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Physical Health and Wellness
Related NEA HIN Resources
- What Do You Know About Prescription Drug Abuse?
- Food Allergy Book: What School Employees Need to Know - English
- Food Allergy Book: What School Employees Need to Know - Spanish
- Bag the Junk: Improving competitive food policy to create healthier, smarter school environments
- Rx for Understanding: Preventing Prescription Drug Abuse (Grades 9-12)
At NEA Health Information Network, we believe that NEA members will best serve their students when their own physical health is in good condition. In the busy hustle and bustle of work and family commitments, physical health often gets overlooked, or in some cases even ignored, until there's a problem requiring medical attention. The resources and information in this section are designed to educate NEA members about physical health and wellness topics and to provide information about how to make school environments healthier places for NEA members and the 43 million students they serve daily.
Based on our research, the most common physical health and wellness issues affecting NEA members and the students they serve are obesity, hunger, chronic disease, infectious disease and sexual and reproductive health.
Obesity: In the United States, obesity among adults and children is at epidemic proportions. According to the Centers for Disease Control and Prevention (CDC), more than one-third of adults in the United States—over 72 million people—are obese and nearly one in three children in the U.S. are overweight or obese. In the past three decades obesity rates for adults have doubled and rates for children have tripled. Along with obesity come physical, psychological, and social consequences for both groups.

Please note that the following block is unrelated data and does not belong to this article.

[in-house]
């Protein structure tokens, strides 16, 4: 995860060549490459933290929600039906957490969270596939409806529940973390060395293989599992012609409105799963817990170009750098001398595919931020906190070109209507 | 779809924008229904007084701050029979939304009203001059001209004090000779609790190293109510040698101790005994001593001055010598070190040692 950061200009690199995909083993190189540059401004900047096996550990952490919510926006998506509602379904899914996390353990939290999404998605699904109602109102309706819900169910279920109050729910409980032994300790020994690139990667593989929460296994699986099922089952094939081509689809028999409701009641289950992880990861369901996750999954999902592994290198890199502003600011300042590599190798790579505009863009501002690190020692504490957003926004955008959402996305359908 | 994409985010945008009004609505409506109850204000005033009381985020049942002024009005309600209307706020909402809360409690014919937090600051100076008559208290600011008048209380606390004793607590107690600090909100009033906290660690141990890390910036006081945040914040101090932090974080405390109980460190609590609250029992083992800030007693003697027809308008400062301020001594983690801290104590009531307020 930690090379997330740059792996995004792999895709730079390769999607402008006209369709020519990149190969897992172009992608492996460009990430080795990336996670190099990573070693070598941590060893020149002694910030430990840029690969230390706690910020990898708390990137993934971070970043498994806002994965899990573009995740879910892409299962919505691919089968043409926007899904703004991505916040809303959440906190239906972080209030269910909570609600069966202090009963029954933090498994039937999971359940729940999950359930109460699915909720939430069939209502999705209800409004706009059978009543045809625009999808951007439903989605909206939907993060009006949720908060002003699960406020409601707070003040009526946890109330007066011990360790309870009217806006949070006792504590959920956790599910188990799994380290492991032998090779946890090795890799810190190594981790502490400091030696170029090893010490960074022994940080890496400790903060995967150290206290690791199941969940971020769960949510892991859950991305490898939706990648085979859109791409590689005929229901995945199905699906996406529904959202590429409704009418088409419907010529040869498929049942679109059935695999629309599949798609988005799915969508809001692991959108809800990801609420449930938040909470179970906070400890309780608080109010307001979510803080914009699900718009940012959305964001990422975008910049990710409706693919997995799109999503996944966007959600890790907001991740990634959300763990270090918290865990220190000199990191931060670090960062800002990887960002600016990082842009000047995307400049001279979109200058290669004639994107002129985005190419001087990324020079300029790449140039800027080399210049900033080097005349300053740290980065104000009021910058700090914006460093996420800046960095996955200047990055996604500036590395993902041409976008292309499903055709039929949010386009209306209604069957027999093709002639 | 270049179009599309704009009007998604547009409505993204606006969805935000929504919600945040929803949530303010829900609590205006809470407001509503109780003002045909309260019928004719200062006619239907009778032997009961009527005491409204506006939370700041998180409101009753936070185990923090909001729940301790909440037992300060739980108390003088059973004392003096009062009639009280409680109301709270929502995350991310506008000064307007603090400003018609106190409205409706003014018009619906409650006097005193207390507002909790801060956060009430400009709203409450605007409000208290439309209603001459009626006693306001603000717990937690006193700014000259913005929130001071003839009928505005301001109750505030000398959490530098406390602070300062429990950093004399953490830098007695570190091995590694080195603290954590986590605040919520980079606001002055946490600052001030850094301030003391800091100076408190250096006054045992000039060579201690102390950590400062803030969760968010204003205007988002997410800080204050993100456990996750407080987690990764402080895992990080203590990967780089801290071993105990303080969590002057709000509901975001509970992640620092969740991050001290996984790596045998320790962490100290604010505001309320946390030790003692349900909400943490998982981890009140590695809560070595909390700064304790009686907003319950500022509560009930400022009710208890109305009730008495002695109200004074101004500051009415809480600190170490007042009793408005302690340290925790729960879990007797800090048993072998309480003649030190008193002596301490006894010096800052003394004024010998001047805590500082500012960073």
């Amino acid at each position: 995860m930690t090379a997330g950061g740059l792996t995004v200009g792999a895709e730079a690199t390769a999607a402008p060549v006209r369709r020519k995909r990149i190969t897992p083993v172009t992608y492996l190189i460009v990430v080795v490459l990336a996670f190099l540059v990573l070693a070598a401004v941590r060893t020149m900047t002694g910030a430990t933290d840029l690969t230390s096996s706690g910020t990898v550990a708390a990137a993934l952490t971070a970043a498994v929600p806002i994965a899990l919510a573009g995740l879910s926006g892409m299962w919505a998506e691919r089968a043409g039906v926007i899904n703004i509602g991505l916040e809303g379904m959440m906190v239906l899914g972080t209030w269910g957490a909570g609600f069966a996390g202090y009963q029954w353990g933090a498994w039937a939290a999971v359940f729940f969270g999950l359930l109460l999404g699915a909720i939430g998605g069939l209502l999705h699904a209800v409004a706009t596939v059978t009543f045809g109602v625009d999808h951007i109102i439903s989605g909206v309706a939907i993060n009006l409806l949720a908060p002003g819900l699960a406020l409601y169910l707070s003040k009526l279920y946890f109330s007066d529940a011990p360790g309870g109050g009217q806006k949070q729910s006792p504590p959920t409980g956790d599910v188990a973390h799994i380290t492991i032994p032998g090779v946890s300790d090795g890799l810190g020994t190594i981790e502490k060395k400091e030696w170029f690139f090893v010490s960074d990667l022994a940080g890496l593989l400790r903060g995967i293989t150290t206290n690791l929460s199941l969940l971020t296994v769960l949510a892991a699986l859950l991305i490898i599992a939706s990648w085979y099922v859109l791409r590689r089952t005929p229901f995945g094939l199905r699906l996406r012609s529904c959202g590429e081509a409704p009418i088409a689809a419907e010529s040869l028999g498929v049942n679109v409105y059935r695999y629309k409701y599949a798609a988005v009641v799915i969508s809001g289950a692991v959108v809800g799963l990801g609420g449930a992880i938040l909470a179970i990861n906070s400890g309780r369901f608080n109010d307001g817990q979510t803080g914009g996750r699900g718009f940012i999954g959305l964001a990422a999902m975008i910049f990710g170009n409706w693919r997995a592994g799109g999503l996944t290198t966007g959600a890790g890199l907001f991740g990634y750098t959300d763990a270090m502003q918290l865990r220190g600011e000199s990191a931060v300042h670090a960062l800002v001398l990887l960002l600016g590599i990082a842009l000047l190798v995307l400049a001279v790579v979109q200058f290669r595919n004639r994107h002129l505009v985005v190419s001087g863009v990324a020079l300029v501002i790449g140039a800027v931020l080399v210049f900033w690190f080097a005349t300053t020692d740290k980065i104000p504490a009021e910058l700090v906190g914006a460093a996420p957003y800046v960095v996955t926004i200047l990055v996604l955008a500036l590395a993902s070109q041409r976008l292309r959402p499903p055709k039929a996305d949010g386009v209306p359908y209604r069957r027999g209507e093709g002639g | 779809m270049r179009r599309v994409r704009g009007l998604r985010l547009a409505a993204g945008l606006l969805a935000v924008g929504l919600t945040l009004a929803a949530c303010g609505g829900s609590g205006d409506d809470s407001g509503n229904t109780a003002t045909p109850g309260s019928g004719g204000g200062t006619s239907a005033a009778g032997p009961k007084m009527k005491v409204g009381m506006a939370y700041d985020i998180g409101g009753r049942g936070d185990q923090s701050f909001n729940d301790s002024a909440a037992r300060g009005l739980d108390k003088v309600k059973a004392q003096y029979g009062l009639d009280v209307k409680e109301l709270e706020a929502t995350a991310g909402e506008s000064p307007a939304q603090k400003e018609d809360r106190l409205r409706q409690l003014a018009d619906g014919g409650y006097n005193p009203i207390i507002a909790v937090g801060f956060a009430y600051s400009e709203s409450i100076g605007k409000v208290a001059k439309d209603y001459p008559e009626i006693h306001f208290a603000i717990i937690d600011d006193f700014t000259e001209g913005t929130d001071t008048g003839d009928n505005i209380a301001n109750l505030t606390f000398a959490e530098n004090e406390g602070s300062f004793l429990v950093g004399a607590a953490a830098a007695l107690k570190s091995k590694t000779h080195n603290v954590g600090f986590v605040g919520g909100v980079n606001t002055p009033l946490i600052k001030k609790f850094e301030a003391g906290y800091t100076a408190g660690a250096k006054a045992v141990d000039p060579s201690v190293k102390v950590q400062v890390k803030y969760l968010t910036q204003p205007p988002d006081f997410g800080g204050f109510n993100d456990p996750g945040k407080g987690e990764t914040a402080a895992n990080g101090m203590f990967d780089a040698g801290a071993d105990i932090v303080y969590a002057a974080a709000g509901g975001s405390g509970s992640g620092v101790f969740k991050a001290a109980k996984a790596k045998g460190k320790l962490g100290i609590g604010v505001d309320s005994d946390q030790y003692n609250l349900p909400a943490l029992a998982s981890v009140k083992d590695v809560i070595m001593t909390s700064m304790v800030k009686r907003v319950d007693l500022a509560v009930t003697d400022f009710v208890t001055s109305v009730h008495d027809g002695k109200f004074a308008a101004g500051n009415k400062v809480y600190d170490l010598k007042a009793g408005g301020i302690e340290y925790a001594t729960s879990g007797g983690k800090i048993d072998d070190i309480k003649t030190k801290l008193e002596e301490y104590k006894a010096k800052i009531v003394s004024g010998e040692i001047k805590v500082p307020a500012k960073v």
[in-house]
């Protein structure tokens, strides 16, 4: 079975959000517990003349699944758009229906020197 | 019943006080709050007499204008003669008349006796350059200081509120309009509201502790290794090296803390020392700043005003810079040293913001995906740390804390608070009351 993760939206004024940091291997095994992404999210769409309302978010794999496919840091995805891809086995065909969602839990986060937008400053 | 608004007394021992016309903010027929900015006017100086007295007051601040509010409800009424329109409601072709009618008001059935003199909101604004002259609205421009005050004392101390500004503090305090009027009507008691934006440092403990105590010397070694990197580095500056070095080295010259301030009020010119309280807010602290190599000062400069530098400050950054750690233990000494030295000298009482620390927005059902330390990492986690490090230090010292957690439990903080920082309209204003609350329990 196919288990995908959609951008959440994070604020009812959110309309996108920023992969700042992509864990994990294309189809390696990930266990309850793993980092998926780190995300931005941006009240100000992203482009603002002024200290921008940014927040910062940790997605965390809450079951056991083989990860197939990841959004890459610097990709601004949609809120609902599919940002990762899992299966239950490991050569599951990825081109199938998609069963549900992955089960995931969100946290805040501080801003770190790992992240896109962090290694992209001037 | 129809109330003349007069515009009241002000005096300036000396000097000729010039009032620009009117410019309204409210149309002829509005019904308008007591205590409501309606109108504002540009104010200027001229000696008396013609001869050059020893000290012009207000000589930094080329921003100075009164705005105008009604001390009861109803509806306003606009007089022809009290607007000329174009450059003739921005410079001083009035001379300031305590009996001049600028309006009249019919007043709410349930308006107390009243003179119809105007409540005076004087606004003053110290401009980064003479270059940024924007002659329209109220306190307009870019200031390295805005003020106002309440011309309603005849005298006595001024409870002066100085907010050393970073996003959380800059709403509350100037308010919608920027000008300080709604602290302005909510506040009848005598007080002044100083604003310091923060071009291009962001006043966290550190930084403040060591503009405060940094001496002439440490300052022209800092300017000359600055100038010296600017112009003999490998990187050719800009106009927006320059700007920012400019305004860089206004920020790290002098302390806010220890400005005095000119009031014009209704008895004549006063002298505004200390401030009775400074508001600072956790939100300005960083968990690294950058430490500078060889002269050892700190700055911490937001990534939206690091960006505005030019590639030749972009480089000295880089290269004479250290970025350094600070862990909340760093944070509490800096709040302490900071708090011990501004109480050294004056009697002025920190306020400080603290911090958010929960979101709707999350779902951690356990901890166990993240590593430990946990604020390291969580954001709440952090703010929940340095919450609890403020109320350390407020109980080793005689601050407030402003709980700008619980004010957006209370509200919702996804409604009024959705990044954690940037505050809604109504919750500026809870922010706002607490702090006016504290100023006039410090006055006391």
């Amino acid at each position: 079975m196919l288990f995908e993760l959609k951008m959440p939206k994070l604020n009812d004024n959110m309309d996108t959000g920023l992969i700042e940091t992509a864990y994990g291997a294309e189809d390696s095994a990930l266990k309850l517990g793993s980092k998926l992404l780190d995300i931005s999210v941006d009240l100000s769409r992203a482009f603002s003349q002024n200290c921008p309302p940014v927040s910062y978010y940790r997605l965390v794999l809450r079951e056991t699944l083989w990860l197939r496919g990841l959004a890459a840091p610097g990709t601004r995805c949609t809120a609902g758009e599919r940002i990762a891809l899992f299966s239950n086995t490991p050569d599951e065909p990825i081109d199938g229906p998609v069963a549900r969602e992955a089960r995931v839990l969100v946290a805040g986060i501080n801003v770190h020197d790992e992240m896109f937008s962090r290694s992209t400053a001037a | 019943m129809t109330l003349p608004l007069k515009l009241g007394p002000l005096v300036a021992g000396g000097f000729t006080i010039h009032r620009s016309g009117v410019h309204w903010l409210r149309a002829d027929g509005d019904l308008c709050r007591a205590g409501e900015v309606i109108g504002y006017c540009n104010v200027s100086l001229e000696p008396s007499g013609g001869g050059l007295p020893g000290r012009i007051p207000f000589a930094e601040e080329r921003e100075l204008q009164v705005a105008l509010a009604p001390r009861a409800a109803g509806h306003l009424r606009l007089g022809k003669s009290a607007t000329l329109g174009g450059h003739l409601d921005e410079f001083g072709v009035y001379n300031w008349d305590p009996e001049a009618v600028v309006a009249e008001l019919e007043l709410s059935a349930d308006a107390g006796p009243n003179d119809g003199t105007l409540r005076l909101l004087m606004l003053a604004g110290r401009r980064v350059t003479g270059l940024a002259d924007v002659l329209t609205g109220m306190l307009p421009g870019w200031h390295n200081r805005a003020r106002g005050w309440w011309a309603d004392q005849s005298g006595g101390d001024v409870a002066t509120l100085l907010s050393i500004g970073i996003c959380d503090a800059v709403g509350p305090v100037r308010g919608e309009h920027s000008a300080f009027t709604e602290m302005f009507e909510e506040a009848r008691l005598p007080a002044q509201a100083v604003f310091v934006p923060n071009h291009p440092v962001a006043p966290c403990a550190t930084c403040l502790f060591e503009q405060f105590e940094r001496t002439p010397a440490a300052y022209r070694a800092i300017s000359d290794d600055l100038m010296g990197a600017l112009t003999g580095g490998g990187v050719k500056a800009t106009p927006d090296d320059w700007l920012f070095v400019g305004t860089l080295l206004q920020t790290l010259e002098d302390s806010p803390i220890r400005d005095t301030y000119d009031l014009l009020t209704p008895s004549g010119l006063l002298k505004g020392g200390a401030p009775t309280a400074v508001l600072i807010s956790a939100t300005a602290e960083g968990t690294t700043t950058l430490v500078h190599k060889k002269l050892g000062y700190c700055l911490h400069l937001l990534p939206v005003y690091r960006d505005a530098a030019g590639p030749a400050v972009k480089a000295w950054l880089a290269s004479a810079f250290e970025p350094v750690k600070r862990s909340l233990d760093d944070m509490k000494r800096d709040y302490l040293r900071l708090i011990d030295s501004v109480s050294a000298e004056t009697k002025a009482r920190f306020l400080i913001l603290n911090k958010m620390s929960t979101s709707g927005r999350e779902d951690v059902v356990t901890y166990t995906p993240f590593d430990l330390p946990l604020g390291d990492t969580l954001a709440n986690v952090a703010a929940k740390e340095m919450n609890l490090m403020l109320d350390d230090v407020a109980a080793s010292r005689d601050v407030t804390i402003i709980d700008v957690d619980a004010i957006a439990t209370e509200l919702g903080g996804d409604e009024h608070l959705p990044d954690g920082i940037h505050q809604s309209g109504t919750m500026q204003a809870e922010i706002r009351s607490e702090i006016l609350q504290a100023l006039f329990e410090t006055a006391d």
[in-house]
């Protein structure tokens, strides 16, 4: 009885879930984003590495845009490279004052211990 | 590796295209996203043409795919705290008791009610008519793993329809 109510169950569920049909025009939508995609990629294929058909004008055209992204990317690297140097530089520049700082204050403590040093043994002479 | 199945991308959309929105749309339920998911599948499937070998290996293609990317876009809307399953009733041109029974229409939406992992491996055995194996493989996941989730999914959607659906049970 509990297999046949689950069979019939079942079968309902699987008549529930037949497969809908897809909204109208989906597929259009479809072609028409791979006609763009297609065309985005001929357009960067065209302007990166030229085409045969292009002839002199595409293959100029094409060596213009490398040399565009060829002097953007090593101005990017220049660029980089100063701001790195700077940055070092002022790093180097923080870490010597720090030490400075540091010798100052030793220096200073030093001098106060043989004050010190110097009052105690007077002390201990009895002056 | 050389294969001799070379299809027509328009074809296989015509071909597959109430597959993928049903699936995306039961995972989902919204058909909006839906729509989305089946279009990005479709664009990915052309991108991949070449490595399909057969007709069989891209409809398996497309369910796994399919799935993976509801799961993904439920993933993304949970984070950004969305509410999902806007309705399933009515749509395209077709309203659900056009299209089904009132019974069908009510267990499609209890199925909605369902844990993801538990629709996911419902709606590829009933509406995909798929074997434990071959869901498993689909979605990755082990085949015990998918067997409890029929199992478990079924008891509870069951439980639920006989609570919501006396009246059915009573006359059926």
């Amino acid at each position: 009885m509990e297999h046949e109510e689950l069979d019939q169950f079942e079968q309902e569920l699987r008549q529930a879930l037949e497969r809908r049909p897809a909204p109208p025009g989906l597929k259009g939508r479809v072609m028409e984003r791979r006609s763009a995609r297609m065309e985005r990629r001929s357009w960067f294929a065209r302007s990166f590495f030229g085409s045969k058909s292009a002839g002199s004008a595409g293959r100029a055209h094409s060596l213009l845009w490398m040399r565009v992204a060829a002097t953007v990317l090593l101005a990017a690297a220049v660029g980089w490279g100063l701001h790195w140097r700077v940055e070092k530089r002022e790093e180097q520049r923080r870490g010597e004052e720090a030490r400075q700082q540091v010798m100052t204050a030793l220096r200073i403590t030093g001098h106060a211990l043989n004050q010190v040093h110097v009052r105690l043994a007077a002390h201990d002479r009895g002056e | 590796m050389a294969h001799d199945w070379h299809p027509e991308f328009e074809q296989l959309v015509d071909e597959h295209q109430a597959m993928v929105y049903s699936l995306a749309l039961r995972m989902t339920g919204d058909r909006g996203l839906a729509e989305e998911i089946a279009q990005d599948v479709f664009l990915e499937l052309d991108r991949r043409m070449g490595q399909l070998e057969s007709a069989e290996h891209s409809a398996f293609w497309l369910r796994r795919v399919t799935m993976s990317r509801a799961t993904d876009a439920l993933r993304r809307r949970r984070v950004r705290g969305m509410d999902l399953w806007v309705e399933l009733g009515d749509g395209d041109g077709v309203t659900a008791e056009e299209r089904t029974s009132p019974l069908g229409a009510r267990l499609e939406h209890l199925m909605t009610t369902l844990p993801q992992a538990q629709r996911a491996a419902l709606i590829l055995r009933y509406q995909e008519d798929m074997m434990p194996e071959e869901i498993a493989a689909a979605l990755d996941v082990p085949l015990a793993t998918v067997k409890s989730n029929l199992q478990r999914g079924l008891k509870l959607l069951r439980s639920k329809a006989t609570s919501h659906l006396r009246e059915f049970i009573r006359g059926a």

Healthy School Food: Students receive up to fifty percent of their daily calories at school, making it the ideal environment to model healthy eating habits. NEA HIN launched a website, BagtheJunk.org, to educate, mobilize, and empower members of the school community to take action to support healthy snacks and drinks sold in school a la carte lines, vending machines, stores and fundraisers. The website serves to support the federal Smart Snacks in Schools nutrition standards as well as state and local efforts to create healthy school food environments.
Chronic Disease: Many adults, as well as an increasing number of children and young adults, suffer from chronic health problems such as diabetes, heart disease, arthritis, cancer, asthma, and obesity. These diseases are common, costly and can cause major limitations to daily living. The good news is that the majority of chronic diseases are preventable through the adoption of healthy behaviors.
Hunger: While seemingly a paradox to the increasing rate of obesity in the U.S., hunger is also on the rise. In 2012, 14.5 percent of households – 49 million people – were food insecure at some point during that year (i.e. having limited or uncertain access to nutritious, safe foods necessary to lead a healthy lifestyle), including 15.9 million children. That’s 1 in 5 kids who struggle with hunger in the United States. Because children spend the majority of their time at school, the school environment is an ideal venue to identify and address childhood hunger issues through programs like Breakfast in the Classroom.
Infectious Disease: Schools bring together, in close proximity, 53 million students and six million adults each day. By their very nature—shared equipment, supplies and space— schools foster the spread of germs and infectious diseases. This section provides information on the most common types of infectious disease in the school environment, including influenza, MRSA, norovirus, blood borne disease, and sexually transmitted diseases (STD) and resources for infectious disease prevention.
Sexual and Reproductive Health: Schools are an optimal location to educate children and young adults about the risks of sexually transmitted diseases and teen pregnancy. Each year there are approximately 19 million new sexually transmitted disease (STD) infections, about half of which are contracted by males and females aged 15-24. In addition, approximately 750,000 teenage girls become pregnant each year. This section offers resources and information on the most common sexual transmitted diseases (STDs) and teen pregnancy prevention.